The three capsicum plants are all doing well - and they're all fruiting:
The plant on the left is producing two fairly large, standard-looking capsicums:
The centre plant has one fruit at the moment, and although it's a bit longer & thinner, it still looks pretty much like a standard capsicum:
The plant on the right - the tallest of the three - is producing something quite different:
And, of course, being the methodical gardener that I am (shut up - stop laughing!) I have no idea where the label from the punnet has gone. I think they were all supposed to be the same variety, but clearly they're not. Lucky I like surprises :)
After much research & thinking & talking, the wicking beds are finally a happening thing.
Today we went from timber* & couch grass-infested dirt:
We laid weedmat (can't pull out all the grass, can't nuke it, so we're going to try smothering it - or at least excluding it from the growing media), and started building (the husband & Lee the Gardener - who provided most of the labour - with the X-man as apprentice looking on). We've used coachbolts to hold it all together, and a decent drill & rattle gun made the process reasonably fast and painless.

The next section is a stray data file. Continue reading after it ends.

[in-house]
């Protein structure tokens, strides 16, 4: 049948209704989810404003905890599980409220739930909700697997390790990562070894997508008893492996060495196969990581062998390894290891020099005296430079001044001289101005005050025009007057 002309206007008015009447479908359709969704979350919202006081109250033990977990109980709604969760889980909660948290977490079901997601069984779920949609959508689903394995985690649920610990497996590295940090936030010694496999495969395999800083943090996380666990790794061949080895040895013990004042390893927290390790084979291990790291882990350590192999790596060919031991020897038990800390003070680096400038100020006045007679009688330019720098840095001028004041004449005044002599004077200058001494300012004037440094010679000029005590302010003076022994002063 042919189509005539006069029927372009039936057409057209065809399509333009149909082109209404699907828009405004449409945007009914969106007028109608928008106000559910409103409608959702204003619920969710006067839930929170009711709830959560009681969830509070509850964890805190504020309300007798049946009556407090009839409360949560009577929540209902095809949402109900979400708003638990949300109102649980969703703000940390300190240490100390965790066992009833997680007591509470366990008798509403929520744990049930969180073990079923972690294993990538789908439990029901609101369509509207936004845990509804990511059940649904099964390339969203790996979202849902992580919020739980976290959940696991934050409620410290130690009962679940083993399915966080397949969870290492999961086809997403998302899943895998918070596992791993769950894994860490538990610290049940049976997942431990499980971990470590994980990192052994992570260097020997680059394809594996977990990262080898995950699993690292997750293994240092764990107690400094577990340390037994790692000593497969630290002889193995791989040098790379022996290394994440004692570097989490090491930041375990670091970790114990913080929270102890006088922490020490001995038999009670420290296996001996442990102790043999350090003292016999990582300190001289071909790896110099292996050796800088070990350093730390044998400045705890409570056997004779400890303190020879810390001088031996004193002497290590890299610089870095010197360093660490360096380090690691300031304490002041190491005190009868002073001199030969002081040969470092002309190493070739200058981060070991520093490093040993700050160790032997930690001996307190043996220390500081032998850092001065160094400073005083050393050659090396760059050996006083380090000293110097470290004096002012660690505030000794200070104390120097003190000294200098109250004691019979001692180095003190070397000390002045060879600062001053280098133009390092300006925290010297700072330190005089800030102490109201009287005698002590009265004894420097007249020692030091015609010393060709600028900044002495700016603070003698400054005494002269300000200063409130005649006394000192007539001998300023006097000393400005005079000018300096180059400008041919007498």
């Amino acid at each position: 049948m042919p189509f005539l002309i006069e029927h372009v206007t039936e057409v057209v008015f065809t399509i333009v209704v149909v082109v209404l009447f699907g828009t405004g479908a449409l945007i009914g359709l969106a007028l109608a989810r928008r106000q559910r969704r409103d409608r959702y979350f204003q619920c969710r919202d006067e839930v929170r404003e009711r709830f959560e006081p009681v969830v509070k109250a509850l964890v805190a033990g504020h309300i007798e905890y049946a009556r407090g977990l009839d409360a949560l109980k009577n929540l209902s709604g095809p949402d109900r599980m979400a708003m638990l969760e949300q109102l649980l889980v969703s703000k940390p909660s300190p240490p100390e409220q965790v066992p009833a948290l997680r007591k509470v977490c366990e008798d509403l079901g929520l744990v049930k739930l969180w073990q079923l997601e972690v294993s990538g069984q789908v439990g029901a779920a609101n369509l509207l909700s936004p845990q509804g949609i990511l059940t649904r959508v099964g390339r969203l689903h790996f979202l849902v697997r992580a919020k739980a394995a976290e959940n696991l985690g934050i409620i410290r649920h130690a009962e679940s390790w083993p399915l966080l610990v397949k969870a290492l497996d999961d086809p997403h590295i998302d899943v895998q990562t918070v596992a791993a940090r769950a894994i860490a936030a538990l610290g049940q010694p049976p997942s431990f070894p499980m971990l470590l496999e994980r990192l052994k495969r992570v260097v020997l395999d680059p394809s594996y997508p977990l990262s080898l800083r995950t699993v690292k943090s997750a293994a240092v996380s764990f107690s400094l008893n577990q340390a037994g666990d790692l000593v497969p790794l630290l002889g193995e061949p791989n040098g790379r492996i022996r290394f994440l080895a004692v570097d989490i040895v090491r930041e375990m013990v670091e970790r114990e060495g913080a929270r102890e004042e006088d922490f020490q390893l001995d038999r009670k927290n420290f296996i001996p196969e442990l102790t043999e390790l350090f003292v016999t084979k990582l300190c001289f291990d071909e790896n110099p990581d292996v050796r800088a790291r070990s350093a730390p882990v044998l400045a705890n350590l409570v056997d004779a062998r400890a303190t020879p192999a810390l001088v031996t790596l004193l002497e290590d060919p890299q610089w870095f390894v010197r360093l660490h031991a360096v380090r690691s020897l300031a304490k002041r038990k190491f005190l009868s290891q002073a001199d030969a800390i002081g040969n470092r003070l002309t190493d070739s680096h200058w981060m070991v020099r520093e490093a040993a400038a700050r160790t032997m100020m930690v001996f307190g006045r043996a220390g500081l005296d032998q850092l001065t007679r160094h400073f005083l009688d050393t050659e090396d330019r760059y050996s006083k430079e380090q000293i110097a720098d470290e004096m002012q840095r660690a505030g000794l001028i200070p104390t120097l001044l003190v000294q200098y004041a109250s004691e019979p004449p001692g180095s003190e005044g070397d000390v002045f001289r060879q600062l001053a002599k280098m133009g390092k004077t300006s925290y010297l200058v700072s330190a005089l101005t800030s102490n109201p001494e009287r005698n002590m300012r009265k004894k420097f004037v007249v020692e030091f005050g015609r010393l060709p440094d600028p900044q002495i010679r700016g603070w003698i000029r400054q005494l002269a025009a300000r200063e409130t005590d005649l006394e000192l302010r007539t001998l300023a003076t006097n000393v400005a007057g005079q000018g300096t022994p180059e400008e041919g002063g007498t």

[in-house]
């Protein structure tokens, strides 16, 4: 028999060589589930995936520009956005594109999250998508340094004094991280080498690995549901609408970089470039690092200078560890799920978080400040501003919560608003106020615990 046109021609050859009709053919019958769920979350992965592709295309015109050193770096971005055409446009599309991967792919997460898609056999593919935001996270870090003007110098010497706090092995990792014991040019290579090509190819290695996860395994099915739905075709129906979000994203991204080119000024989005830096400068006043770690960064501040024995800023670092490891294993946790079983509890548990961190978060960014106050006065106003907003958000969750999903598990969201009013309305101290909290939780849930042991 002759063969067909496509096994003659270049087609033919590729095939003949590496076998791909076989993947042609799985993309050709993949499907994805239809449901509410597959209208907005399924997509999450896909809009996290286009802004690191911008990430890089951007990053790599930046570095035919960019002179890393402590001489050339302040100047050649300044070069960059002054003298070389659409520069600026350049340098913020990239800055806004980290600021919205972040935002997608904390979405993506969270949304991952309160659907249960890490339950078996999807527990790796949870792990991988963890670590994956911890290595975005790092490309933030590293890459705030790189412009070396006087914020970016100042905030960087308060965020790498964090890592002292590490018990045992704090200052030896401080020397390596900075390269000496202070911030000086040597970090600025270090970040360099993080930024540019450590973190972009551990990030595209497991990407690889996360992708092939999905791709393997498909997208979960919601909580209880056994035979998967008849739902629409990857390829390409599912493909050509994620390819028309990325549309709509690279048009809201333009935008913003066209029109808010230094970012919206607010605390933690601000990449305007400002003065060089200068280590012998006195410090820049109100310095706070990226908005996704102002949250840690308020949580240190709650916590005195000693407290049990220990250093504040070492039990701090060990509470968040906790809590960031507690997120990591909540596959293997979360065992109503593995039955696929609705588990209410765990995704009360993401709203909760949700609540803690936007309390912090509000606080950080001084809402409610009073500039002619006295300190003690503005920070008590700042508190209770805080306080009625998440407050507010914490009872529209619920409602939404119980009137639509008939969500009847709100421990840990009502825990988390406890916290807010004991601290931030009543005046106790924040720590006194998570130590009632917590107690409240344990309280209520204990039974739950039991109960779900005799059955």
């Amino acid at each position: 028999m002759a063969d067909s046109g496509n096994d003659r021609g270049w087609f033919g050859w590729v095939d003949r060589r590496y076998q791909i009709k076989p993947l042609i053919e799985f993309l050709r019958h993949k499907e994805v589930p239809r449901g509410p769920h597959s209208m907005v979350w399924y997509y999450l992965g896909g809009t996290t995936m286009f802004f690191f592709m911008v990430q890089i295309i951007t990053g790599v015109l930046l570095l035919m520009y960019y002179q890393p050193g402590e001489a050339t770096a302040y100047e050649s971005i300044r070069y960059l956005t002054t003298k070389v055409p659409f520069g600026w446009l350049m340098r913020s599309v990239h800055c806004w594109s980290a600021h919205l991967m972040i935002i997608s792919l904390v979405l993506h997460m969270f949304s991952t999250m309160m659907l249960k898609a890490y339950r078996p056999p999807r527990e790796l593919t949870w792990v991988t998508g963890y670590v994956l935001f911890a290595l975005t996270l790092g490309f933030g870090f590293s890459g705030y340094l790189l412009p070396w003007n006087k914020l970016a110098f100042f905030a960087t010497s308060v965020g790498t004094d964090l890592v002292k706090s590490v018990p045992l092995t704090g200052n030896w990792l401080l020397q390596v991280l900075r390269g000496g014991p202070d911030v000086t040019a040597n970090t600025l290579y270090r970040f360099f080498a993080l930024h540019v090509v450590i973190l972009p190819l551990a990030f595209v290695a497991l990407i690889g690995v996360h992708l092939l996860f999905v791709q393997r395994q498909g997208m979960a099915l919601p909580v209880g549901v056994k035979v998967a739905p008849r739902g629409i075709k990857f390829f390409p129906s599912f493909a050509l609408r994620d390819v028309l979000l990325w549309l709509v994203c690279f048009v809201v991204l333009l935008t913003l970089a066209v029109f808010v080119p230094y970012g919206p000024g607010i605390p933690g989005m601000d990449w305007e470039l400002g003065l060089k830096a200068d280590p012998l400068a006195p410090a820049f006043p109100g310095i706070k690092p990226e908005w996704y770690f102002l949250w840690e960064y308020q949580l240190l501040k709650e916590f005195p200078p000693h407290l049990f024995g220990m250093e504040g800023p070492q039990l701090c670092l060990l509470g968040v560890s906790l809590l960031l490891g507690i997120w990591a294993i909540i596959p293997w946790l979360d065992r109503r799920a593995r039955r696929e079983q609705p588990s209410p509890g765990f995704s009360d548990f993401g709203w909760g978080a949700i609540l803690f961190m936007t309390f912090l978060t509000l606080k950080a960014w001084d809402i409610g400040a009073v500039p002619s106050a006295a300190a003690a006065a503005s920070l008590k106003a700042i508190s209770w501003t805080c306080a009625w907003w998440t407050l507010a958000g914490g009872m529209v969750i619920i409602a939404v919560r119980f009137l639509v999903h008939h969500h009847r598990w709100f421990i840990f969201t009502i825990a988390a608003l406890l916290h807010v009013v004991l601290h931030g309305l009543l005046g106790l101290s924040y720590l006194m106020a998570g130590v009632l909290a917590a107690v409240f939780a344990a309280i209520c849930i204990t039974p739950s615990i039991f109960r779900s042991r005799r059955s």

Once the bottom sleeper course was together, the 200um plastic liner went in, followed by the ag pipe & coarse sand:
We found the end cap & the 90 degree joining piece for the pipe didn't fit properly, so we'll need to do a little digging in the sand to put the proper ones in before the soil goes on top (the kids are already convinced it's a sand pit!), but in the meantime we put together the rest of the bed walls:
And we made a start on the second bed:
I'm pretty happy with how it's all coming together.
* Yes, it's CCA (copper chromium arsenate)-treated pine. While it wasn't top of my list of materials, due to a lack of conclusive studies about arsenic leaching, we decided to use it because of durability, ease of use, availability & cost factors. The 'pool' section at the bottom is completely lined, and we're going to also staple heavy-guage plastic around the inside of the rest of the box, and drill drainage holes just above the top of the 'pool', inclined down towards the outside, so any overflow will run straight out. This fact sheet has more information, and the results of a chemical review by the Australian Pesticides & Veterinary Medicines Authority is here. The plastic lining is recommended in both documents, and there's also evidence that any arsenic leaching is restricted to about 150mm immediately next to the timber. Root vegetables within this distance were found to have slightly raised arsenic levels, most of which was within the skin & was removed with peeling. Above ground vegetables showed no increased level (and that's without any barrier lining).